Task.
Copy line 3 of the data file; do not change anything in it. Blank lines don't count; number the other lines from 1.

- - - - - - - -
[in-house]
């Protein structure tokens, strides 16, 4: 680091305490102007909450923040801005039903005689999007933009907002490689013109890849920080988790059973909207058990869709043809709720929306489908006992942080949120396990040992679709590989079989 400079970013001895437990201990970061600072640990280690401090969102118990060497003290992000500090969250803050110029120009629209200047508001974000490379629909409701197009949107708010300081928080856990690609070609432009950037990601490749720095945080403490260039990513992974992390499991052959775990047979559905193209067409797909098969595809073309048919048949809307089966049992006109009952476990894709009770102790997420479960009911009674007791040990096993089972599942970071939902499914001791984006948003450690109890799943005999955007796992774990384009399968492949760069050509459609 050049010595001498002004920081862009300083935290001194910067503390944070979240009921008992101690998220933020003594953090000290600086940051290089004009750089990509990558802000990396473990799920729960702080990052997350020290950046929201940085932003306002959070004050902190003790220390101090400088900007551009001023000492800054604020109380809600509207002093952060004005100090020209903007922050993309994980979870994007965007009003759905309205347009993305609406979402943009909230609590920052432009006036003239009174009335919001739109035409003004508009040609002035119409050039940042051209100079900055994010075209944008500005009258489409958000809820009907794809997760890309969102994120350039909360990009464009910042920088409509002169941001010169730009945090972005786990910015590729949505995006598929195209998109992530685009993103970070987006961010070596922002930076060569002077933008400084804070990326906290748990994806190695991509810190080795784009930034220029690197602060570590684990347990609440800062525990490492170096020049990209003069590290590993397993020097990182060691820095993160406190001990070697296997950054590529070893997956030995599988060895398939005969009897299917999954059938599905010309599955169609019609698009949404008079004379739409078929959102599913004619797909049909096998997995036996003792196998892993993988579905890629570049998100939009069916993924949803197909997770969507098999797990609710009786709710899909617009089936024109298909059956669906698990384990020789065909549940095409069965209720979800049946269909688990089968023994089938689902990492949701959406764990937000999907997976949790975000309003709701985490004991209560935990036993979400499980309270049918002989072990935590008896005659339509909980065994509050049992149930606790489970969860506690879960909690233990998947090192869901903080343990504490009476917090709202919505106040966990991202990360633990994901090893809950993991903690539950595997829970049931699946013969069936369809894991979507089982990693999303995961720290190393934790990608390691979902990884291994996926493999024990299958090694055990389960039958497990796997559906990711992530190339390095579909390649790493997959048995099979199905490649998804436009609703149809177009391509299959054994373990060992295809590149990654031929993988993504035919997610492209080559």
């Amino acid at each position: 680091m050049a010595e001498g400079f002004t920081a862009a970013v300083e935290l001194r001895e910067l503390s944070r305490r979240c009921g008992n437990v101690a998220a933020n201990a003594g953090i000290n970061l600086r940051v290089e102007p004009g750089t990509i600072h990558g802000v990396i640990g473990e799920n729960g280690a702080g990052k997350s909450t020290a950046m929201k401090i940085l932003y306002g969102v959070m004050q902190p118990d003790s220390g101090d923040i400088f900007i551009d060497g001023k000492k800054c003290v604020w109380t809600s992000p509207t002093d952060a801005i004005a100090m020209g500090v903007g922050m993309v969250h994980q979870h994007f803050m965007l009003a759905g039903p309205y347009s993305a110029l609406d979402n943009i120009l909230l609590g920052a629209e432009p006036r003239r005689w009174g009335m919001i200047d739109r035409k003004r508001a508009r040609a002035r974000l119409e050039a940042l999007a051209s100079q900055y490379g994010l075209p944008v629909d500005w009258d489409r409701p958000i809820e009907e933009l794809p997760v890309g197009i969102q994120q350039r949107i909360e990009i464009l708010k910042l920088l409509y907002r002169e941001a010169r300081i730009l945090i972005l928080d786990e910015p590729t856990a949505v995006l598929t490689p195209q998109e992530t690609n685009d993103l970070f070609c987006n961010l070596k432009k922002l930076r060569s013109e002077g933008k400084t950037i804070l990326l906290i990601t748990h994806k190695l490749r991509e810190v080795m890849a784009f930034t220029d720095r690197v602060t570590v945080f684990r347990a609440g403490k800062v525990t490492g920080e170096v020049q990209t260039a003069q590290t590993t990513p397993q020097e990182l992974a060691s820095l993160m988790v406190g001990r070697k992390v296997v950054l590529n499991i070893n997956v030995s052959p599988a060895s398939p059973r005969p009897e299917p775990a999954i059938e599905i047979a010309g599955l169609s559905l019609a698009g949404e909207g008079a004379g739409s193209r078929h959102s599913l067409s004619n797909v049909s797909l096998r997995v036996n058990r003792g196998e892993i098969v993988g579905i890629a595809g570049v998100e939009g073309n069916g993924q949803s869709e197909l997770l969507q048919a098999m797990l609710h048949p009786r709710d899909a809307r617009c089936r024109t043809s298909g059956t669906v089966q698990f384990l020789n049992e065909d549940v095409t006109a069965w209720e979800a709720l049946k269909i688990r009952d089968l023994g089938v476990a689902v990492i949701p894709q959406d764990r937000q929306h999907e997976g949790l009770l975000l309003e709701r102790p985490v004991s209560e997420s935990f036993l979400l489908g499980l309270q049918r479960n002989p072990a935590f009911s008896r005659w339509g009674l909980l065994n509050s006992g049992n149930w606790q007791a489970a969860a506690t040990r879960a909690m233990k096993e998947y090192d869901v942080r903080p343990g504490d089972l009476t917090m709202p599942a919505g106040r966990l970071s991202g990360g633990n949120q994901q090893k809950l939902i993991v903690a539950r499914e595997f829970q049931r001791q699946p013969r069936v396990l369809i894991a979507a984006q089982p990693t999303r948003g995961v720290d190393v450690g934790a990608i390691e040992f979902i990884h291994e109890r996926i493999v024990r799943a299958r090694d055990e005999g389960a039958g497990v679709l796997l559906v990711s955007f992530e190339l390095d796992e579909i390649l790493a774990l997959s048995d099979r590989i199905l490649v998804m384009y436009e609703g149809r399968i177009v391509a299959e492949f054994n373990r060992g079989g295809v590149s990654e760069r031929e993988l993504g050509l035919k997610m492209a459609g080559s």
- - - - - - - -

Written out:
């Amino acid at each position: 680091m050049a010595e001498g400079f002004t920081a862009a970013v300083e935290l001194r001895e910067l503390s944070r305490r979240c009921g008992n437990v101690a998220a933020n201990a003594g953090i000290n970061l600086r940051v290089e102007p004009g750089t990509i600072h990558g802000v990396i640990g473990e799920n729960g280690a702080g990052k997350s909450t020290a950046m929201k401090i940085l932003y306002g969102v959070m004050q902190p118990d003790s220390g101090d923040i400088f900007i551009d060497g001023k000492k800054c003290v604020w109380t809600s992000p509207t002093d952060a801005i004005a100090m020209g500090v903007g922050m993309v969250h994980q979870h994007f803050m965007l009003a759905g039903p309205y347009s993305a110029l609406d979402n943009i120009l909230l609590g920052a629209e432009p006036r003239r005689w009174g009335m919001i200047d739109r035409k003004r508001a508009r040609a002035r974000l119409e050039a940042l999007a051209s100079q900055y490379g994010l075209p944008v629909d500005w009258d489409r409701p958000i809820e009907e933009l794809p997760v890309g197009i969102q994120q350039r949107i909360e990009i464009l708010k910042l920088l409509y907002r002169e941001a010169r300081i730009l945090i972005l928080d786990e910015p590729t856990a949505v995006l598929t490689p195209q998109e992530t690609n685009d993103l970070f070609c987006n961010l070596k432009k922002l930076r060569s013109e002077g933008k400084t950037i804070l990326l906290i990601t748990h994806k190695l490749r991509e810190v080795m890849a784009f930034t220029d720095r690197v602060t570590v945080f684990r347990a609440g403490k800062v525990t490492g920080e170096v020049q990209t260039a003069q590290t590993t990513p397993q020097e990182l992974a060691s820095l993160m988790v406190g001990r070697k992390v296997v950054l590529n499991i070893n997956v030995s052959p599988a060895s398939p059973r005969p009897e299917p775990a999954i059938e599905i047979a010309g599955l169609s559905l019609a698009g949404e909207g008079a004379g739409s193209r078929h959102s599913l067409s004619n797909v049909s797909l096998r997995v036996n058990r003792g196998e892993i098969v993988g579905i890629a595809g570049v998100e939009g073309n069916g993924q949803s869709e197909l997770l969507q048919a098999m797990l609710h048949p009786r709710d899909a809307r617009c089936r024109t043809s298909g059956t669906v089966q698990f384990l020789n049992e065909d549940v095409t006109a069965w209720e979800a709720l049946k269909i688990r009952d089968l023994g089938v476990a689902v990492i949701p894709q959406d764990r937000q929306h999907e997976g949790l009770l975000l309003e709701r102790p985490v004991s209560e997420s935990f036993l979400l489908g499980l309270q049918r479960n002989p072990a935590f009911s008896r005659w339509g009674l909980l065994n509050s006992g049992n149930w606790q007791a489970a969860a506690t040990r879960a909690m233990k096993e998947y090192d869901v942080r903080p343990g504490d089972l009476t917090m709202p599942a919505g106040r966990l970071s991202g990360g633990n949120q994901q090893k809950l939902i993991v903690a539950r499914e595997f829970q049931r001791q699946p013969r069936v396990l369809i894991a979507a984006q089982p990693t999303r948003g995961v720290d190393v450690g934790a990608i390691e040992f979902i990884h291994e109890r996926i493999v024990r799943a299958r090694d055990e005999g389960a039958g497990v679709l796997l559906v990711s955007f992530e190339l390095d796992e579909i390649l790493a774990l997959s048995d099979r590989i199905l490649v998804m384009y436009e609703g149809r399968i177009v391509a299959e492949f054994n373990r060992g079989g295809v590149s990654e760069r031929e993988l993504g050509l035919k997610m492209a459609g080559s």